Today, there will be a vigil for Pastor Frank Schaefer at the Isla Vista United Methodist Church as he (and we) wait for the final verdict to be given about his standing in the United Methodist Church.
This (and by “this” I mean the issue of homosexuality) is (and has been) such a divisive issue.
Regardless of the verdict given (whether he is re-defrocked or remained refrocked) the losing side is not going to go down quietly. A deep part of me thinks that this might be the beginning of the end as the people known as Methodist.
“United we stand, divided we fall” it is said.
But, as a denomination, we’re barely standing as is. We’ve been seeing decline in membership and giving all across the board. We’ve heard reports about UMC camp grounds closing and being sold off to many local churches closing their doors for the final time.
If we split — we’ll just be two (even) weaker denominations.
I mean, seriously, aren’t we doing the Devil’s work for him by our constant fighting and division? With so much anger and unwillingness to listen, he’s just standing back and thinking, “Even I couldn’t have planned this better.”
I’ve gotten to know the Schaefers fairly well now. They’re great people.
It’s a shame that many won’t get to know Frank or his family at all — because they’ve already made up their mind about him because of what he did; because of what he stands for.
He shared with me that he has already received anonymous hate mail signed in Christ’s name. Hate mail. From Christians. How does that even make sense? Sure, you can disagree with him or with anyone. But why the need to condemn?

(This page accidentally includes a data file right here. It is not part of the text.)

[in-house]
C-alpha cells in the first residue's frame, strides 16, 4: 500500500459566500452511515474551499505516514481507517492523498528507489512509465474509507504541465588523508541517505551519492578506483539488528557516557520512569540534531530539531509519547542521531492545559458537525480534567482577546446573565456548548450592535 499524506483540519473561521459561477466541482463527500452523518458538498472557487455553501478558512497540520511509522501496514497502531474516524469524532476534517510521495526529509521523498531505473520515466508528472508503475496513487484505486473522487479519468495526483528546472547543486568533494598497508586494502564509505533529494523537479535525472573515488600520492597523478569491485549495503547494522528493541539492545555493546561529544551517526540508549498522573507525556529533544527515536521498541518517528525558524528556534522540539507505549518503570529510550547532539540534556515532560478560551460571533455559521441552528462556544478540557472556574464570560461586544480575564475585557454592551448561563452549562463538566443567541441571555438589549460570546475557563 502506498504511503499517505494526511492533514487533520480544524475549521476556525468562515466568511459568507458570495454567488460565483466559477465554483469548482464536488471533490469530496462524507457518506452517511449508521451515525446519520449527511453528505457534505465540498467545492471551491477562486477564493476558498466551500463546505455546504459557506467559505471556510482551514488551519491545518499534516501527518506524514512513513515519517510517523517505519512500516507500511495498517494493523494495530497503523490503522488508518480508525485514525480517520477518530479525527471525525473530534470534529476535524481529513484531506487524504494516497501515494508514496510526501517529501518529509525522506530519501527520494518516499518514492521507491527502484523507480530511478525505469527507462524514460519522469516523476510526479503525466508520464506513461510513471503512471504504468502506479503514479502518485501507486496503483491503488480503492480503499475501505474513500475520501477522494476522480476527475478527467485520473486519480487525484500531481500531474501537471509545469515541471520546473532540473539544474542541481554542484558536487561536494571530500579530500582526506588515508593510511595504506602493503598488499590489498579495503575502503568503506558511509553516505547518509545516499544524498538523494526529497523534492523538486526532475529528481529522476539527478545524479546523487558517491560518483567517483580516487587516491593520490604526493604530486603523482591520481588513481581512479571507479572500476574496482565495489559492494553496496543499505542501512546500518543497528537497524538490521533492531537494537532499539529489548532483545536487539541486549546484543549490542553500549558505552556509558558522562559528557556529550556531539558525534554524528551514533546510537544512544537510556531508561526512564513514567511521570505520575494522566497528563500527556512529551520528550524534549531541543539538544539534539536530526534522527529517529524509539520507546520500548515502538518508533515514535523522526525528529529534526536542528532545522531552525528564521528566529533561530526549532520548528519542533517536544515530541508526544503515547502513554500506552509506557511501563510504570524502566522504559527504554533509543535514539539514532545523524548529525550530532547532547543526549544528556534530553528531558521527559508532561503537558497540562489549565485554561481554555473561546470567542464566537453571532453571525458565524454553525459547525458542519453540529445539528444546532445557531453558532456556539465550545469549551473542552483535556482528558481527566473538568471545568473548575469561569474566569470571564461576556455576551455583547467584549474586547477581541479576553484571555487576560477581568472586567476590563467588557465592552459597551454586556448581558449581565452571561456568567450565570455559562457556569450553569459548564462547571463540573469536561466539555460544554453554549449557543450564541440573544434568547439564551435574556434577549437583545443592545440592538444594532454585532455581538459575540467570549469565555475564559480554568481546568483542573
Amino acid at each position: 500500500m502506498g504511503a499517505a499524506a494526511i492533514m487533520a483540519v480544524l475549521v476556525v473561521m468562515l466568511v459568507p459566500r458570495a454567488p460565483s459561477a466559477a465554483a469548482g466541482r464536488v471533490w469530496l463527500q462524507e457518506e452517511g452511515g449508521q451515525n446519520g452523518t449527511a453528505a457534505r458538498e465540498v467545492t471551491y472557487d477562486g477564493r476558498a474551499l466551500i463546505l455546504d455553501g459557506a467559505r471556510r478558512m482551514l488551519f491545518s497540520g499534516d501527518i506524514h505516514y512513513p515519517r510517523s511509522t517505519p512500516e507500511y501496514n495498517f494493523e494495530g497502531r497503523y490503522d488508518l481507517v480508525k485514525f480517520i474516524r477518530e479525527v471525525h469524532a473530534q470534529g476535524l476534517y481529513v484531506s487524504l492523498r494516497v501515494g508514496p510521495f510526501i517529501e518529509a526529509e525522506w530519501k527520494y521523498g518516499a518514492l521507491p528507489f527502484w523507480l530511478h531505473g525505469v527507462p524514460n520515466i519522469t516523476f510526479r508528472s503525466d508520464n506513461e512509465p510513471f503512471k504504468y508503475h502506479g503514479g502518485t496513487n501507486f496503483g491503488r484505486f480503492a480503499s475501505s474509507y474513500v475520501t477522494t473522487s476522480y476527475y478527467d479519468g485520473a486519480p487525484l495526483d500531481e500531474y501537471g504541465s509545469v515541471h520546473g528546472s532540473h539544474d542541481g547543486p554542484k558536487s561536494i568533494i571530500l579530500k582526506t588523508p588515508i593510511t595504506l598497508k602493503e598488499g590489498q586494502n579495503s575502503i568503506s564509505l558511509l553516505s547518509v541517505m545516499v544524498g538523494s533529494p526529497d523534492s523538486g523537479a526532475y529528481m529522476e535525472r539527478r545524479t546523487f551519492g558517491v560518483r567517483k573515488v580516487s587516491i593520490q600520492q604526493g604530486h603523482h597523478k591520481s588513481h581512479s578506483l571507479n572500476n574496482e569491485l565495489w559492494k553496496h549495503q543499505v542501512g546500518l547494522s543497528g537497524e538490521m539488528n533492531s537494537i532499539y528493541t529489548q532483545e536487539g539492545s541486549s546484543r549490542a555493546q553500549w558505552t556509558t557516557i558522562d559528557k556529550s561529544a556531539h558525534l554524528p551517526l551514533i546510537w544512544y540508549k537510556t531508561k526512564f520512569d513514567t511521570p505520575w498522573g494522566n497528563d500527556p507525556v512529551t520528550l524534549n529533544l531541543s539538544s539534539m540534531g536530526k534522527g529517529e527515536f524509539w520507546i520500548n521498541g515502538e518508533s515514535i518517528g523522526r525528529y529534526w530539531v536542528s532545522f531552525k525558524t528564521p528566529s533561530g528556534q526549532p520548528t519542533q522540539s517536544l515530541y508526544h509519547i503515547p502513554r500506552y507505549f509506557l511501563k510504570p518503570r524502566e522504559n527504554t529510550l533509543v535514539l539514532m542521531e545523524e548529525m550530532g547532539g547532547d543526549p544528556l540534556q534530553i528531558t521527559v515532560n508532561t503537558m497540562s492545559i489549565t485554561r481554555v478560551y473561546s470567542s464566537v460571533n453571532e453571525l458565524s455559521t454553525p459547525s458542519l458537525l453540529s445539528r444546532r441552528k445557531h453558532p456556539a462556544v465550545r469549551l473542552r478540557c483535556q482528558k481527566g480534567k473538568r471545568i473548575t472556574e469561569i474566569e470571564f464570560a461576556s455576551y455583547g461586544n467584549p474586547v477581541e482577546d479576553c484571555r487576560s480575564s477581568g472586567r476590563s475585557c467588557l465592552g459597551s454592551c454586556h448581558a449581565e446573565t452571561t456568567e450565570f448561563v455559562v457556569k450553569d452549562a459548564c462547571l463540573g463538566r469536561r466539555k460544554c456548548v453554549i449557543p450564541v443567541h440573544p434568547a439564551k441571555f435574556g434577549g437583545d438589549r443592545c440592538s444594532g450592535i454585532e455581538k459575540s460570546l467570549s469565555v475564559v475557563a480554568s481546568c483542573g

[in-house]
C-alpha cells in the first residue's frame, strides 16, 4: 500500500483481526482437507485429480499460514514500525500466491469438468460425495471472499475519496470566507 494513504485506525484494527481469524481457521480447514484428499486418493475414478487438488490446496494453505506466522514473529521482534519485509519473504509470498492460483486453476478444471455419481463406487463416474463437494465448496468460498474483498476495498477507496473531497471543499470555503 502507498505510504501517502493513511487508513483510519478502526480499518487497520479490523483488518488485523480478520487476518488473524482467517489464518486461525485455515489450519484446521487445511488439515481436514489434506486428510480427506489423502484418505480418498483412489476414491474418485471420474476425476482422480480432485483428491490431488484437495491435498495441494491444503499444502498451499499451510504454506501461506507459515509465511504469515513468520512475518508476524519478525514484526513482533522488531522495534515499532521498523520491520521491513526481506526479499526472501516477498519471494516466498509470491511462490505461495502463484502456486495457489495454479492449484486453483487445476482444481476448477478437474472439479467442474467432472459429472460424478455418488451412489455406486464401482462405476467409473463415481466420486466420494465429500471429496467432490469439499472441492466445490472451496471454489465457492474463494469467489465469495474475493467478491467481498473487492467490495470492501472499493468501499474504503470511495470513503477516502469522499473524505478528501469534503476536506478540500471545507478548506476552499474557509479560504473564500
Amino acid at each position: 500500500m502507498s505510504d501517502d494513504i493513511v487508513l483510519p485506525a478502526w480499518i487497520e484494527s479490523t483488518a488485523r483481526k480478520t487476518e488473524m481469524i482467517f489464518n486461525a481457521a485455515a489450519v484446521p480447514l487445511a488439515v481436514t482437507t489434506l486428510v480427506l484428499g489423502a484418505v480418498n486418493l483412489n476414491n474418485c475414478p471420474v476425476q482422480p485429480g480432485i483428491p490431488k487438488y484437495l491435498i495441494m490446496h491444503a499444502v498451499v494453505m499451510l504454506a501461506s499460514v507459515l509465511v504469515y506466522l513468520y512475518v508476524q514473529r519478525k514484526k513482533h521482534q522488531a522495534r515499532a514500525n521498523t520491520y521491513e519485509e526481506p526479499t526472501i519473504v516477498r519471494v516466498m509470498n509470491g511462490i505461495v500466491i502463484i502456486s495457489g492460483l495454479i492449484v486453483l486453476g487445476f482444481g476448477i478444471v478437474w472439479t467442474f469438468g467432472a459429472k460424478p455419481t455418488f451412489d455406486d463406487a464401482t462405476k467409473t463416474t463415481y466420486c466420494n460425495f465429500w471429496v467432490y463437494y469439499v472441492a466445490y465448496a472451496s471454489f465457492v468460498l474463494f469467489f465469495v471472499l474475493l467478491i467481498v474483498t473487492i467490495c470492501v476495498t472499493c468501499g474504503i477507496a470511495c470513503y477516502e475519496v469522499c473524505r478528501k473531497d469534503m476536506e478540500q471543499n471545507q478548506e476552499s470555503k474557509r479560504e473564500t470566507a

We’ve come to a point where disagreeing is not enough, we need to demonize.
So much fear and misunderstanding builds up within us because we simply don’t know a person from the opposing side. Or we don’t want to get to know them because getting to know them will make it harder to demonize and dehumanize them.
The other day, I overheard the most ridiculous statement at Starbucks. I wanted to say something but decided that nothing good would come of it. Instead, I put on my Beats and let the music carry me away.
These two gentlemen were discussing Lord knows what (they also had a big fat Bible with them).
They started talking about Muslims and one gentlemen said, “They’re all terrorists waiting to happen.” (As if they’re mutants in X-Men, who discover their power around the time they hit puberty.)
“Yup.” Was the response.
Omar is a dear friend of mine. He’s a Muslim. And you might be surprised, but he’s fairly normal. No violent tendencies. His family is wonderful. His mother is a great cook.
Omar and I joked about making a movie called Turban Seoul where two guys get into a lot of trouble. About a year after we came up with the idea, Harold and Kumar Go to White Castle was released, and we realized that we missed our chance to make an awesome movie. Great people, Omar’s family. They are more loving than some Christians I know.
It’s funny. Lots of Christians would balk if you compared them to the KKK.